The Deepwater Horizon accident discharged a staggering amount of oil (4.9 million barrels, or roughly 780 million litres) into the Gulf of Mexico. What has happened to all that crude? Has it dissolved in the water masses? Has it accumulated in the ocean depths?
Among those seeking answers are Norwegian researchers at the forefront of modelling oil behaviour in water masses.
Problems run deep
The Gulf of Mexico disaster occurred at a depth of 1 500 metres. A major reason for the difficulty of response measures was the problem of predicting how the oil would behave in such deep water.
Much of the spill reached the shoreline or was skimmed from the surface -- but no one knows for certain what has happened to large volumes of the remaining crude.
"Soap" to dissolve oil
One commonly used tactic for managing spilled oil is to apply large amounts of chemical dispersants, which act much like soap to dissolve the oil into fine droplets. In the Gulf of Mexico, this method (along with naturally occurring processes) has dispersed a high proportion of the oil in the water masses.
Great concern about the dispersants' impact on the water column has been expressed by academia and the media alike, as there are fears that these chemicals will worsen the environmental damage already done. The US Senate held a special hearing on this issue in August.
"These agents effectively disperse the oil into the water masses. This increases the oil's bioavailability, which in turn raises the risk of harm to organisms in the water column," explains Research Manager Alf Melbye of SINTEF. The SINTEF Group is the largest independent research organization in Scandinavia and is based in Trondheim.
"In most cases this risk is partially offset due to the accelerated dilution of the oil and the fact that over time the smaller oil droplets are broken down faster by microorganisms. But oil on the surface will not biodegrade as quickly -- so it can harm marine mammals and marine birds, in addition to soiling the shoreline."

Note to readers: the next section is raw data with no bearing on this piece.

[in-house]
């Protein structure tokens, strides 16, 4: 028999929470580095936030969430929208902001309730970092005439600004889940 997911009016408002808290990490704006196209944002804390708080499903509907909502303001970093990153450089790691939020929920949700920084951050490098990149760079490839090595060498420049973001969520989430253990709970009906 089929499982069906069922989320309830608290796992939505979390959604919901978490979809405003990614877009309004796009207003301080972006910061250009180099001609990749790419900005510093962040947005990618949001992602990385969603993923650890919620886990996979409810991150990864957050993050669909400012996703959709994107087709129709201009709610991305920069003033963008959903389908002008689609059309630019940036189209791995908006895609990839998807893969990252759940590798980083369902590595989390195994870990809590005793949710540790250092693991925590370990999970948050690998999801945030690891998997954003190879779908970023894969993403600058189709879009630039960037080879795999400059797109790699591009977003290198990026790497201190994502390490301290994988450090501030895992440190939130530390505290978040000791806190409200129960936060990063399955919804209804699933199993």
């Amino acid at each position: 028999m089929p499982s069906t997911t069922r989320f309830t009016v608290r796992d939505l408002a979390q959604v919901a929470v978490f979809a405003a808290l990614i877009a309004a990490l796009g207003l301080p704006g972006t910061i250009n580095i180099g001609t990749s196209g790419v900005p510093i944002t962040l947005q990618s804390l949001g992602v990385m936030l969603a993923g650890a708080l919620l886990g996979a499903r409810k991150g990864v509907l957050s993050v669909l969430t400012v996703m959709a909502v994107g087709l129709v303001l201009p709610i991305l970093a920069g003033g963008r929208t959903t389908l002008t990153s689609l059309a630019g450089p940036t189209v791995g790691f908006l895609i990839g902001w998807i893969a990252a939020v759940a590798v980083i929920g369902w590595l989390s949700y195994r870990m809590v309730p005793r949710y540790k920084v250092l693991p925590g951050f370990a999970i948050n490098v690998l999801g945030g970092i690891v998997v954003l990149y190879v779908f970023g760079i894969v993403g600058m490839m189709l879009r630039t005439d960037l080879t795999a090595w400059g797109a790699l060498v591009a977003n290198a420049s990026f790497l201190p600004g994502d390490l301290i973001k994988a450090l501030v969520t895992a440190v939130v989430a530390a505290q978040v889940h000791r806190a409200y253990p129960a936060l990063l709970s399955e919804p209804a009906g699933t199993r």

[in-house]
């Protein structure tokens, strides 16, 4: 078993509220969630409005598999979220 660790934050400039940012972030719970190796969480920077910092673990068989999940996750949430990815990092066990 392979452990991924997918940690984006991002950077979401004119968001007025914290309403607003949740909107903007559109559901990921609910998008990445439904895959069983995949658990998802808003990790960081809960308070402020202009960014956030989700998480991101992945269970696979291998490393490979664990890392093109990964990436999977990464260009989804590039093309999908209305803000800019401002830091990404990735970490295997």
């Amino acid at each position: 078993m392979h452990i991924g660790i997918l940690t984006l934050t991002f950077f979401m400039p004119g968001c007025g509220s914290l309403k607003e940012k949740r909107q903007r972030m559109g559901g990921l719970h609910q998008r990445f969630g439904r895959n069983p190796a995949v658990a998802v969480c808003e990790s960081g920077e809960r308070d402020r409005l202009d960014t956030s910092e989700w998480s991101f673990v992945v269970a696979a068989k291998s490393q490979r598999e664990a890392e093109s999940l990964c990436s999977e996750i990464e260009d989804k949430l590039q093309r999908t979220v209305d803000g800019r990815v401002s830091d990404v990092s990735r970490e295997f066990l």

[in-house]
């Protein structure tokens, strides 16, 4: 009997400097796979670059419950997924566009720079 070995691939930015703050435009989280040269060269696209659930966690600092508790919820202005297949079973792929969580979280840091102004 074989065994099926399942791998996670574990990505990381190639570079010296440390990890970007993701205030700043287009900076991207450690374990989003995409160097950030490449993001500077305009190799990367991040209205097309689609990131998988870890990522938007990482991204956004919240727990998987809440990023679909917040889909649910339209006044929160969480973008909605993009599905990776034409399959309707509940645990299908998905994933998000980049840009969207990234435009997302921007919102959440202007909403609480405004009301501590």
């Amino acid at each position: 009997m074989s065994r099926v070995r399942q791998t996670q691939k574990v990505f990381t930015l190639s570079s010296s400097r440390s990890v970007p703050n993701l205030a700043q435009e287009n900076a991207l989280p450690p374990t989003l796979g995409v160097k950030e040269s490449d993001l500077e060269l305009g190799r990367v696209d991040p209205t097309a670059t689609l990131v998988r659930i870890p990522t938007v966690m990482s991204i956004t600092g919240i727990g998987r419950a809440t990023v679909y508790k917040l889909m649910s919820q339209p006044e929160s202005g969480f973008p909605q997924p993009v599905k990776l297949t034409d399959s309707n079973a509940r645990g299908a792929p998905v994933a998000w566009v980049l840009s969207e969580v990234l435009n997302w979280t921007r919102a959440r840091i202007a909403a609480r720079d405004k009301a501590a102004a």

Clearly, some critical assessment is called for when using dispersants: Is there a danger that the surface oil can reach the fauna and shoreline? Can the dispersed oil have undesirable impacts on important environmental resources in the water column, particularly fish eggs and larvae?
Research Manager Mark Reed heads a large-scale SINTEF project to develop oil spill trajectory models that is receiving funding under the Research Council's Programme for Optimal Management of Petroleum Resources (PETROMAKS). Such models are valuable to petroleum companies when conducting risk analysis and preparedness planning for an oilfield. One of the best models in use today (OSCAR) was developed by SINTEF.
"SINTEF has provided expertise in the modelling and use of dispersants in the wake of the Gulf of Mexico accident," says Dr Reed. "Personnel from our offices in Trondheim and the USA have also provided advice to BP."
"This project will be able to answer some of the key questions raised by this accident. Our work has already yielded valuable information we can use to further advance the project, particularly when it comes to understanding the process by which oil is biodegraded by microorganisms."
Also highly relevant for Norway
There is heated debate in Norway about the environmental impacts of oil spills, in particular in relation to the fisheries resources off the Lofoten Islands and in the Barents Sea. "The project we are working on now will show what happens to dispersed oil over time," says Dr Reed. "This knowledge will be especially applicable to environmental risk assessments for planned oilfields."
"The modelling tool will also be helpful when determining the best rapid response strategy after a large discharge, and particularly useful when we need to apply dispersants. In addition, it will help us to select sites for measuring and testing water samples in connection with offshore environmental monitoring."
More public funding desired
"In addition to the Research Council's Oceans and Coastal Areas (HAVKYST) and PETROMAKS programmes, the Norwegian petroleum industry has also been an important source of funding for projects of this type. But most of the projects," states Dr Reed, "have been small-scale with a primarily operational angle."
He would like to see the knowledge generated by the Deepwater Horizon episode applied in research to determine which environmental impacts can realistically be expected should a similar incident occur under Norwegian conditions.
"In recent years," points out Senior Adviser Tarjei N. Malme of the PETROMAKS programme, "Norway's petroleum industry has focused heavily on reducing greenhouse gas emissions. The Gulf accident reminds us that we also need to concentrate on secure operations and preparedness systems for containing possible discharges to the sea. The PETROMAKS programme provides funding to a number of excellent projects that address these issues, but is still on the lookout for more."
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